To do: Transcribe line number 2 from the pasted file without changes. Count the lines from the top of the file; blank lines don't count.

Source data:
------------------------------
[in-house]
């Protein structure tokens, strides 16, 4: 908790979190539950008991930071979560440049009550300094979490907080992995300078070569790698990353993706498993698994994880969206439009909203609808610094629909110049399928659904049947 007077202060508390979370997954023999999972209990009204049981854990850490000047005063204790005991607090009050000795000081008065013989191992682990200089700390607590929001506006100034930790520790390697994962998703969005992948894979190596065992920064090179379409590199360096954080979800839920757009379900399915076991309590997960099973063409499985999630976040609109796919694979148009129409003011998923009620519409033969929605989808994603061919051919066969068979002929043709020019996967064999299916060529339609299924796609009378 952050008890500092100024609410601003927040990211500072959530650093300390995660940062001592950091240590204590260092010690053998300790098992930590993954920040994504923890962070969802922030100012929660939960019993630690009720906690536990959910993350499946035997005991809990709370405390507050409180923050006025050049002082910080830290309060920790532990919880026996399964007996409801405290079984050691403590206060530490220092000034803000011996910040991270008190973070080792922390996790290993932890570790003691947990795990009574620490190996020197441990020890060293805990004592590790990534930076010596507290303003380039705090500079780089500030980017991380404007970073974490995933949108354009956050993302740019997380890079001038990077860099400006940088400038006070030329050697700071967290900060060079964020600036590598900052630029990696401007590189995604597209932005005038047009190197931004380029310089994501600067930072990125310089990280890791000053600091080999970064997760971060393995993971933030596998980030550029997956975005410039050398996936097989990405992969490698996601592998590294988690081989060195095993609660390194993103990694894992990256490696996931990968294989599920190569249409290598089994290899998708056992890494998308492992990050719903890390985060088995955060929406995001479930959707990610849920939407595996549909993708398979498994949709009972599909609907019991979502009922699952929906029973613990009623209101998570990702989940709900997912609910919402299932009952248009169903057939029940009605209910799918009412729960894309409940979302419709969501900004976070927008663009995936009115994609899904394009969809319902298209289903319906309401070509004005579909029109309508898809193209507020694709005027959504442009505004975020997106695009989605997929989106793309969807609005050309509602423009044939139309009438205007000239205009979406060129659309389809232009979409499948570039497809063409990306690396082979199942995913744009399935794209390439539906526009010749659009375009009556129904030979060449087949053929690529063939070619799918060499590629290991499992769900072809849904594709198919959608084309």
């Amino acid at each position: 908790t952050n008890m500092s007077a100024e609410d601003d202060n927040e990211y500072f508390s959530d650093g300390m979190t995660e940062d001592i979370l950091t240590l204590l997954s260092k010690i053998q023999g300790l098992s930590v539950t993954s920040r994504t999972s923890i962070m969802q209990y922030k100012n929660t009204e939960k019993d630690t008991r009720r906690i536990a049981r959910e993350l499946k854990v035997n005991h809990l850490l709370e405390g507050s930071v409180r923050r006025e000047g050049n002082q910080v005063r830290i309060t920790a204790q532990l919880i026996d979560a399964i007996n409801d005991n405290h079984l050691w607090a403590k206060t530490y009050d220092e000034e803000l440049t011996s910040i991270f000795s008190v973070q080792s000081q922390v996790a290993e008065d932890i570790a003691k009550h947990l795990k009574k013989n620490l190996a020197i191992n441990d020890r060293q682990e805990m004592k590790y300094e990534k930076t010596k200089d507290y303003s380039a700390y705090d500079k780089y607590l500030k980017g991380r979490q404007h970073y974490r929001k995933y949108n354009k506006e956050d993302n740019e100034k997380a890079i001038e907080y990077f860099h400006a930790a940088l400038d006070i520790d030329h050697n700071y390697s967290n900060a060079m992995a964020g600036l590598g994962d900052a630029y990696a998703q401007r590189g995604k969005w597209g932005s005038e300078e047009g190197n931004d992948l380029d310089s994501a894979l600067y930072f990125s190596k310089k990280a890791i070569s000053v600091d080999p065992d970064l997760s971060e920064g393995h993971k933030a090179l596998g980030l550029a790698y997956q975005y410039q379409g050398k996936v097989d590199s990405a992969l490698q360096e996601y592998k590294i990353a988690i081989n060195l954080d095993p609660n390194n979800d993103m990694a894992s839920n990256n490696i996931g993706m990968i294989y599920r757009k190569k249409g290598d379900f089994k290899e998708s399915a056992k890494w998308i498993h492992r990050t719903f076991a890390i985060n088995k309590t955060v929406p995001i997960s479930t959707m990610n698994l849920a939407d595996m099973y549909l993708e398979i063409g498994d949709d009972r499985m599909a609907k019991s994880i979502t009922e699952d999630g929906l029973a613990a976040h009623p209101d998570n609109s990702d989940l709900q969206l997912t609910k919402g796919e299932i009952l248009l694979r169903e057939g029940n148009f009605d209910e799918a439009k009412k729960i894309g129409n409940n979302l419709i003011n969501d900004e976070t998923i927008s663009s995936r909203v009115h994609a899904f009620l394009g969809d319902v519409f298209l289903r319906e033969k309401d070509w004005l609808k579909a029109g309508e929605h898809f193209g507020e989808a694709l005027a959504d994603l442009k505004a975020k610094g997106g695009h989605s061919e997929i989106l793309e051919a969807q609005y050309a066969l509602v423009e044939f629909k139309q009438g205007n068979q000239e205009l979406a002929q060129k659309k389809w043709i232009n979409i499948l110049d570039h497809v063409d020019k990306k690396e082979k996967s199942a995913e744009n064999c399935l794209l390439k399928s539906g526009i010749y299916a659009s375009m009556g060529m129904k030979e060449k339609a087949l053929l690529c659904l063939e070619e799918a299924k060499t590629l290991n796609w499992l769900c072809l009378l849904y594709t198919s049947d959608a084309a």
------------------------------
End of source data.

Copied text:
């Protein structure tokens, strides 16, 4: 908790979190539950008991930071979560440049009550300094979490907080992995300078070569790698990353993706498993698994994880969206439009909203609808610094629909110049399928659904049947 007077202060508390979370997954023999999972209990009204049981854990850490000047005063204790005991607090009050000795000081008065013989191992682990200089700390607590929001506006100034930790520790390697994962998703969005992948894979190596065992920064090179379409590199360096954080979800839920757009379900399915076991309590997960099973063409499985999630976040609109796919694979148009129409003011998923009620519409033969929605989808994603061919051919066969068979002929043709020019996967064999299916060529339609299924796609009378 952050008890500092100024609410601003927040990211500072959530650093300390995660940062001592950091240590204590260092010690053998300790098992930590993954920040994504923890962070969802922030100012929660939960019993630690009720906690536990959910993350499946035997005991809990709370405390507050409180923050006025050049002082910080830290309060920790532990919880026996399964007996409801405290079984050691403590206060530490220092000034803000011996910040991270008190973070080792922390996790290993932890570790003691947990795990009574620490190996020197441990020890060293805990004592590790990534930076010596507290303003380039705090500079780089500030980017991380404007970073974490995933949108354009956050993302740019997380890079001038990077860099400006940088400038006070030329050697700071967290900060060079964020600036590598900052630029990696401007590189995604597209932005005038047009190197931004380029310089994501600067930072990125310089990280890791000053600091080999970064997760971060393995993971933030596998980030550029997956975005410039050398996936097989990405992969490698996601592998590294988690081989060195095993609660390194993103990694894992990256490696996931990968294989599920190569249409290598089994290899998708056992890494998308492992990050719903890390985060088995955060929406995001479930959707990610849920939407595996549909993708398979498994949709009972599909609907019991979502009922699952929906029973613990009623209101998570990702989940709900997912609910919402299932009952248009169903057939029940009605209910799918009412729960894309409940979302419709969501900004976070927008663009995936009115994609899904394009969809319902298209289903319906309401070509004005579909029109309508898809193209507020694709005027959504442009505004975020997106695009989605997929989106793309969807609005050309509602423009044939139309009438205007000239205009979406060129659309389809232009979409499948570039497809063409990306690396082979199942995913744009399935794209390439539906526009010749659009375009009556129904030979060449087949053929690529063939070619799918060499590629290991499992769900072809849904594709198919959608084309």